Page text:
Written by Erin Lobner. Media by Paige Lunde.
“Once you hear it, you can’t unhear it. It will be forever with you. Just a warning.” Quartz uses this caution in reference to the Millennial Whoop, a series of interchanging notes that are appearing in a copious amount of recent pop songs.
a sequence of notes that alternates between the fifth and third notes of a major scale, typically starting on the fifth. The rhythm is usually straight eighth notes, but it may start on the downbeat or on the upbeat in different songs. A singer usually belts these notes with an ‘Oh’ phoneme, often in a ‘Wa-oh-wa-oh’ pattern. And it is in so many pop songs it’s criminal.”
You’ve undoubtedly heard this pattern in pop songs before. Metzger recorded a list of songs in his original article, including “She’s My Winona” by Fall Out Boy, “I Really Don’t Care” by Demi Lovato, “California Gurls” by Katy Perry, and “Ivy” by Frank Ocean.
Although this Millennial Whoop has become more prominent in recent years, repeating sequences of notes is not anything new. Many of Beethoven’s piano compositions included similar patterns as well as 1980’s songs such as The Buggles’ “Video Killed the Radio Star” and Baltimora’s “Tarzan Boy.”
However, the similarity of these songs has led to some copyright disputes. In 2012, Allyson Burnett accused Carly Rae Jepsen and Adam Young (Owl City) of infringing on her track “Ah, It’s a Love Song” with their hit “Good Time.” Jepsen chose to settle out of court but Young was awarded over $500,000 when the court determined that “Good Time” was an original work. More recently, Marvin Gaye’s family took Robin Thicke to court claiming his song, “Blurred Lines”, violated the copyright of Gaye’s “Got to Give it Up”.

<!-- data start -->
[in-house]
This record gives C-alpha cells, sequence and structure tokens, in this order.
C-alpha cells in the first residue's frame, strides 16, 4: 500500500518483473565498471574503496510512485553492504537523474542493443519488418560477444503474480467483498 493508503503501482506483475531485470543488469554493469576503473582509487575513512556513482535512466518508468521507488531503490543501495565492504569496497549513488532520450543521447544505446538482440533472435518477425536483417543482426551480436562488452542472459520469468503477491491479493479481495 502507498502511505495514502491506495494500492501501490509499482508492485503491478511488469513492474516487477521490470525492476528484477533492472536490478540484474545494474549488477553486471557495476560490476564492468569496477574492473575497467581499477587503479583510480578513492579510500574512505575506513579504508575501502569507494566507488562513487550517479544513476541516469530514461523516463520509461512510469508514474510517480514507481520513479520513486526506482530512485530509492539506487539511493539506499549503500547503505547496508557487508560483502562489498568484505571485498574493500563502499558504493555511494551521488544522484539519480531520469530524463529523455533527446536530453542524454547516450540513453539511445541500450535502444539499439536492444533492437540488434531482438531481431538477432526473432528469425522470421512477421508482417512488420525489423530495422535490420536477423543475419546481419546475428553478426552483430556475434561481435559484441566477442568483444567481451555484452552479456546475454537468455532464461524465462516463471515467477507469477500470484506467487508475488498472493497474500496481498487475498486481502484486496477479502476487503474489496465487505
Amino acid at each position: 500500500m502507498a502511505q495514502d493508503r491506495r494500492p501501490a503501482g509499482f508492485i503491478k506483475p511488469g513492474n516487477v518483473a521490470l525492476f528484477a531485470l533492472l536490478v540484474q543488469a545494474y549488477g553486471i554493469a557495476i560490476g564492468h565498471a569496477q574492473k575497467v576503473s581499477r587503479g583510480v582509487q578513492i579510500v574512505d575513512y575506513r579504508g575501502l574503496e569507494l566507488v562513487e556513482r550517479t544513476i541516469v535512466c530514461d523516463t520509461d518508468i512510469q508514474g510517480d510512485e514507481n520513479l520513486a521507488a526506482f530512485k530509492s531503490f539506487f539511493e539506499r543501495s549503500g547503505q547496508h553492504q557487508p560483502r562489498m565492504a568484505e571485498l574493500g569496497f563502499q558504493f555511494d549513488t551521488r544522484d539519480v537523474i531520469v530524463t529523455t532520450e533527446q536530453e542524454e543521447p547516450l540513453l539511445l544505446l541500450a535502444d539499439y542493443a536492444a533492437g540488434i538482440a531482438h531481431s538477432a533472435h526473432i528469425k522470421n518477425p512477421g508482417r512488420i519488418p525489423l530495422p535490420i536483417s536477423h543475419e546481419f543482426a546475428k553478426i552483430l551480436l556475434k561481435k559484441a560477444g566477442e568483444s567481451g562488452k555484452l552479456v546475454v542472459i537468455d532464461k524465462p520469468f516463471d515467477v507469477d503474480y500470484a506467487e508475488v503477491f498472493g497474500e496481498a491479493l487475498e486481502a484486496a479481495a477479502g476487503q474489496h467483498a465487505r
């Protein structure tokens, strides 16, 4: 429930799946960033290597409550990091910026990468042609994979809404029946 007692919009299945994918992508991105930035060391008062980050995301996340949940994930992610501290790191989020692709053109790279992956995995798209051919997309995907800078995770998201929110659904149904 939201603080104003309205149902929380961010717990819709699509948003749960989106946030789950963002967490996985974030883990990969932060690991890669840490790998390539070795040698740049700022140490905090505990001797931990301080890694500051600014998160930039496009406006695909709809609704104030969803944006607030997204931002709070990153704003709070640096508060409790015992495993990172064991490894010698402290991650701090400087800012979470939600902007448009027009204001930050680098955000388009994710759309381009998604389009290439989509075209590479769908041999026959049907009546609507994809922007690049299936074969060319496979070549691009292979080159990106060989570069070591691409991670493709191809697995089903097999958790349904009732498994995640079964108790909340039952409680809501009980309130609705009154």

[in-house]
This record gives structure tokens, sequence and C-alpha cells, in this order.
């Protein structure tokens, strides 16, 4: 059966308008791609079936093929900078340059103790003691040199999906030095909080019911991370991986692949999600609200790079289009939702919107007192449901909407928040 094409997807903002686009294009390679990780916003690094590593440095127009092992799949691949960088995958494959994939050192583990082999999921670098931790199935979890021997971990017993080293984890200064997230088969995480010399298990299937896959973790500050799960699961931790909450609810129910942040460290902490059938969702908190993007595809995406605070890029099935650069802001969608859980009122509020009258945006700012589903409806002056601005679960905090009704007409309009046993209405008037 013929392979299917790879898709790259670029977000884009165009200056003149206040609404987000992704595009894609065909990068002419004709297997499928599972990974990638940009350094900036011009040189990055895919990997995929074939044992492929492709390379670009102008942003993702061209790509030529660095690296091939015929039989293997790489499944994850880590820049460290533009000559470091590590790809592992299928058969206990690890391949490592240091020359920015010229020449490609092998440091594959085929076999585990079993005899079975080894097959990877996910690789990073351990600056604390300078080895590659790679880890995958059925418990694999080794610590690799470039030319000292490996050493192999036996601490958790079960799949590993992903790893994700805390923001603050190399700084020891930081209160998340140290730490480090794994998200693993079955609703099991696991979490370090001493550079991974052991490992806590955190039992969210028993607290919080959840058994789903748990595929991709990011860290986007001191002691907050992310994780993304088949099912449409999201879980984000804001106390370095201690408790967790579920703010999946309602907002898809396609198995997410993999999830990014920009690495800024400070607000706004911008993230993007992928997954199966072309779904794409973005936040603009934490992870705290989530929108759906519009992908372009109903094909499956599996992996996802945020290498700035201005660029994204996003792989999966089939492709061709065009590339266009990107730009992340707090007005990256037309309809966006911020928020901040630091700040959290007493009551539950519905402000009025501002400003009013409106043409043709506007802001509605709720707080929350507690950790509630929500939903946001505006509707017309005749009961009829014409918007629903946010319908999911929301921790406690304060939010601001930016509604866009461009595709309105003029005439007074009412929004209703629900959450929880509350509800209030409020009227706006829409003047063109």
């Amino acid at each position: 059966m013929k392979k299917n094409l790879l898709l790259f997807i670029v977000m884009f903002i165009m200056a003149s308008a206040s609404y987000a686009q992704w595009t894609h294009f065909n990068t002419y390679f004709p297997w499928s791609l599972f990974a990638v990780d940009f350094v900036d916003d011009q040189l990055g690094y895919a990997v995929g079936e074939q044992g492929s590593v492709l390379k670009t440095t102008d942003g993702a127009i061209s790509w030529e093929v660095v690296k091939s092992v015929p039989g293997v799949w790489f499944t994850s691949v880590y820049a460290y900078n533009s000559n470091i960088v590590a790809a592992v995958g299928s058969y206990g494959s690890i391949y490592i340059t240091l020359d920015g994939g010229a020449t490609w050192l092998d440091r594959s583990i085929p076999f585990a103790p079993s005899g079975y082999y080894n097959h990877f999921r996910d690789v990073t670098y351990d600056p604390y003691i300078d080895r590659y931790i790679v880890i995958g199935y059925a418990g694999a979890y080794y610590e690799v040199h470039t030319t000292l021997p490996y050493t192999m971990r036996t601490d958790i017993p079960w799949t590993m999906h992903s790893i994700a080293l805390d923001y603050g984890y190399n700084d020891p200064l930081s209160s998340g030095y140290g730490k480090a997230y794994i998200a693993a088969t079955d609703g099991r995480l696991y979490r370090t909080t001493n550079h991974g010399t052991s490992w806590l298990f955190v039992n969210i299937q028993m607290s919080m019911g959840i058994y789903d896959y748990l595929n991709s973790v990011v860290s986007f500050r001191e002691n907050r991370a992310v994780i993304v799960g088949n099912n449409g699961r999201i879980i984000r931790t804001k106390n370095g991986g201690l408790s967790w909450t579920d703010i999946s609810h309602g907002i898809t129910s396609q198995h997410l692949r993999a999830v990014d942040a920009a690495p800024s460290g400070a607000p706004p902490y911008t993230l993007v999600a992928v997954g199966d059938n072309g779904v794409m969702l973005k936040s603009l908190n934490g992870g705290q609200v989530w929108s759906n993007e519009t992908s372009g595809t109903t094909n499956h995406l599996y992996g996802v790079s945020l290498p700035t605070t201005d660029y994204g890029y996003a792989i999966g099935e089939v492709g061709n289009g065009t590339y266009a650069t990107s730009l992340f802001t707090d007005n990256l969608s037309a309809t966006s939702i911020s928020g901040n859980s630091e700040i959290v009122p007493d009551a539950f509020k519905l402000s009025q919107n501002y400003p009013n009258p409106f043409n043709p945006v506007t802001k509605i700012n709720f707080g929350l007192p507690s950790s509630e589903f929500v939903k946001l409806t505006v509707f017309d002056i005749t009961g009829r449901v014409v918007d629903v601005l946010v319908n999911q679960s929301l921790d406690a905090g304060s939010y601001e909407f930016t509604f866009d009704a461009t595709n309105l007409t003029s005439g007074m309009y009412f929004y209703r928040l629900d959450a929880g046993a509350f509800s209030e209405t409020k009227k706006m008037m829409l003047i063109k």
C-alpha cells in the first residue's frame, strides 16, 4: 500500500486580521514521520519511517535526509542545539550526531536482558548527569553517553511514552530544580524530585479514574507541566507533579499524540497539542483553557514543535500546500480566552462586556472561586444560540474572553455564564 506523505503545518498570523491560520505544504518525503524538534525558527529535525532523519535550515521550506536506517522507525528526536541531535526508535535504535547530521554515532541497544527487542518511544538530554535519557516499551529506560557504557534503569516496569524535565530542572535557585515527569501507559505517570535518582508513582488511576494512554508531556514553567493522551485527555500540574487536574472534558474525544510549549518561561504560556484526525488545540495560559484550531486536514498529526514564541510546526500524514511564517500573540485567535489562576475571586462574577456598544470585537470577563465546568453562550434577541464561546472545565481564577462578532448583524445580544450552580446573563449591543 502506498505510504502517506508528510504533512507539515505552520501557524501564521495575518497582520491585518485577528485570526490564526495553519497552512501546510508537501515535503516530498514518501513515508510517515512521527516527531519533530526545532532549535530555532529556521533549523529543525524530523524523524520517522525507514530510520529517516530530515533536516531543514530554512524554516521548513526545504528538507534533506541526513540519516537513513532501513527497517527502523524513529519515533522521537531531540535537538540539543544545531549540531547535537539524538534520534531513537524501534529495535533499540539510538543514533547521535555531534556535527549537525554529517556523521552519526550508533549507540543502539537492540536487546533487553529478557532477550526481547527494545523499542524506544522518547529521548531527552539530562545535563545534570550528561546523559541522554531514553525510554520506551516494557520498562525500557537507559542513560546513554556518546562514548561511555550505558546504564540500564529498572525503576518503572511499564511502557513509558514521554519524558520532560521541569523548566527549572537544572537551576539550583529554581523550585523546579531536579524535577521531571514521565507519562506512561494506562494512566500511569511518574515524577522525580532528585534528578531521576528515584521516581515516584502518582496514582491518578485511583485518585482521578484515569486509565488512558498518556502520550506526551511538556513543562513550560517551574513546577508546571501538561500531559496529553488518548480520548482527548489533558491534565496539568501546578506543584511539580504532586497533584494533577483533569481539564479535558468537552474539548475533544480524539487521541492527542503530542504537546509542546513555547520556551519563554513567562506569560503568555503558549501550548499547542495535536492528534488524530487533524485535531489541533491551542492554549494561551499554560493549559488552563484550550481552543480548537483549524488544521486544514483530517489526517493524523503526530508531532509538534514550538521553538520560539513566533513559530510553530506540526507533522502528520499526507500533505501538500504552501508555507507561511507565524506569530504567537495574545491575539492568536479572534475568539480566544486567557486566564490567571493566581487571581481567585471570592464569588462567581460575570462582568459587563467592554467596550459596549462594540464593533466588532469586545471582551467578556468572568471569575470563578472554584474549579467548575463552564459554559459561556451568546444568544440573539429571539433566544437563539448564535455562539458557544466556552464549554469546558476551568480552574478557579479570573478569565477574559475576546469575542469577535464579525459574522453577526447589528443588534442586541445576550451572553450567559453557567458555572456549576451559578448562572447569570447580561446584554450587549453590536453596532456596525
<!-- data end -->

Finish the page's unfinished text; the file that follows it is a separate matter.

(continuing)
Buzzfeed writer, Reggie Ugwu, wrote an article explaining the legal reasons a song could be considered a “rip-off”. Ugwu said, in the event of a trial, the person claiming infringement (the plaintiff) has to prove two things: “access” and “substantial similarity.” Access simply means that the defendant likely heard the original song before writing their own song. Substantial similarity is more difficult to determine because of subjectivity on the listener’s part. To prevent that issue, the judge in the “Blurred Lines” case required that only “stripped-down tracks, restricted to disputed elements of the original compositions, could be played in court.”
However, Metzger doesn’t seem to think the Millennial Whoop is a problem. He commented,
The beauty of such a short melodic sequence (simply the repetition of two notes over and over) is that no one can own it.”
Many people believe that the Millennial Whoop is an annoying phenomenon. But, it makes sense that popular songs have similar structures. Metzger explained,
Humans crave patterns. The reason pop music is successful to begin with is because almost every song is immediately familiar before you get more than 10 seconds into a first listen… So it is that the Millennial Whoop evokes a kind of primordial sense that everything will be alright. You know these notes. You’ve heard this before. There’s nothing out of the ordinary or scary here.”
The next time you hear a song with the familiar “wa-oh-wa-oh” pattern, think about how the song makes you feel. Is it catchy, easy to learn? That might be because you have, in part, heard it before.